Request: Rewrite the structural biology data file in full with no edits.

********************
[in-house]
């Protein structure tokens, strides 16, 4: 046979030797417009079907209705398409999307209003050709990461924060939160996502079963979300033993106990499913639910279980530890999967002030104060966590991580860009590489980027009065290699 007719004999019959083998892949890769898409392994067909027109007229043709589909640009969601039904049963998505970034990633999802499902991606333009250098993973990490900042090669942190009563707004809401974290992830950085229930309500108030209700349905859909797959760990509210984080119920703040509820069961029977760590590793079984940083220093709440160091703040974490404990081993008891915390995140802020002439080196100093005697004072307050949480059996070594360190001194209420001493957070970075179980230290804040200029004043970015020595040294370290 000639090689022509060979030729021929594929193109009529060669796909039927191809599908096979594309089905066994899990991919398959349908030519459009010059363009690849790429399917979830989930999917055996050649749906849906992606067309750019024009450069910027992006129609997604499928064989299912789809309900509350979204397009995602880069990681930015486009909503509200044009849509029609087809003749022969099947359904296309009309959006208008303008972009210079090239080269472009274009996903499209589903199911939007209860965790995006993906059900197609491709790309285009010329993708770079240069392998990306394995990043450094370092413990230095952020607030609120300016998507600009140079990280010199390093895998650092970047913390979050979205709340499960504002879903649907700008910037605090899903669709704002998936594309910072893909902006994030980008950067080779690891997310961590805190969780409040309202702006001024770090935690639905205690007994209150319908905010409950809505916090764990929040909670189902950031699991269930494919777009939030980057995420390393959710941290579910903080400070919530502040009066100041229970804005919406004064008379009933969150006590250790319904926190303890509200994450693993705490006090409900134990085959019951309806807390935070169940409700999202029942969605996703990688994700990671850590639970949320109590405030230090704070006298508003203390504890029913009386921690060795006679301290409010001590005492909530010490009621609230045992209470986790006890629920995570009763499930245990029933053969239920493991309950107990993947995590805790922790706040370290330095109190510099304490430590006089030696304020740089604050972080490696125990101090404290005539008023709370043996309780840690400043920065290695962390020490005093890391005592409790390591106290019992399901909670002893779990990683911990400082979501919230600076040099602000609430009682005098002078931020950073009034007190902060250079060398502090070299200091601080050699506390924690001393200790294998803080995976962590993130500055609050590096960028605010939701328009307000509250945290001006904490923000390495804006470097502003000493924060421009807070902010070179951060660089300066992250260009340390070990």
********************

[in-house]
């Protein structure tokens, strides 16, 4: 046979030797417009079907209705398409999307209003050709990461924060939160996502079963979300033993106990499913639910279980530890999967002030104060966590991580860009590489980027009065290699 007719004999019959083998892949890769898409392994067909027109007229043709589909640009969601039904049963998505970034990633999802499902991606333009250098993973990490900042090669942190009563707004809401974290992830950085229930309500108030209700349905859909797959760990509210984080119920703040509820069961029977760590590793079984940083220093709440160091703040974490404990081993008891915390995140802020002439080196100093005697004072307050949480059996070594360190001194209420001493957070970075179980230290804040200029004043970015020595040294370290 000639090689022509060979030729021929594929193109009529060669796909039927191809599908096979594309089905066994899990991919398959349908030519459009010059363009690849790429399917979830989930999917055996050649749906849906992606067309750019024009450069910027992006129609997604499928064989299912789809309900509350979204397009995602880069990681930015486009909503509200044009849509029609087809003749022969099947359904296309009309959006208008303008972009210079090239080269472009274009996903499209589903199911939007209860965790995006993906059900197609491709790309285009010329993708770079240069392998990306394995990043450094370092413990230095952020607030609120300016998507600009140079990280010199390093895998650092970047913390979050979205709340499960504002879903649907700008910037605090899903669709704002998936594309910072893909902006994030980008950067080779690891997310961590805190969780409040309202702006001024770090935690639905205690007994209150319908905010409950809505916090764990929040909670189902950031699991269930494919777009939030980057995420390393959710941290579910903080400070919530502040009066100041229970804005919406004064008379009933969150006590250790319904926190303890509200994450693993705490006090409900134990085959019951309806807390935070169940409700999202029942969605996703990688994700990671850590639970949320109590405030230090704070006298508003203390504890029913009386921690060795006679301290409010001590005492909530010490009621609230045992209470986790006890629920995570009763499930245990029933053969239920493991309950107990993947995590805790922790706040370290330095109190510099304490430590006089030696304020740089604050972080490696125990101090404290005539008023709370043996309780840690400043920065290695962390020490005093890391005592409790390591106290019992399901909670002893779990990683911990400082979501919230600076040099602000609430009682005098002078931020950073009034007190902060250079060398502090070299200091601080050699506390924690001393200790294998803080995976962590993130500055609050590096960028605010939701328009307000509250945290001006904490923000390495804006470097502003000493924060421009807070902010070179951060660089300066992250260009340390070990």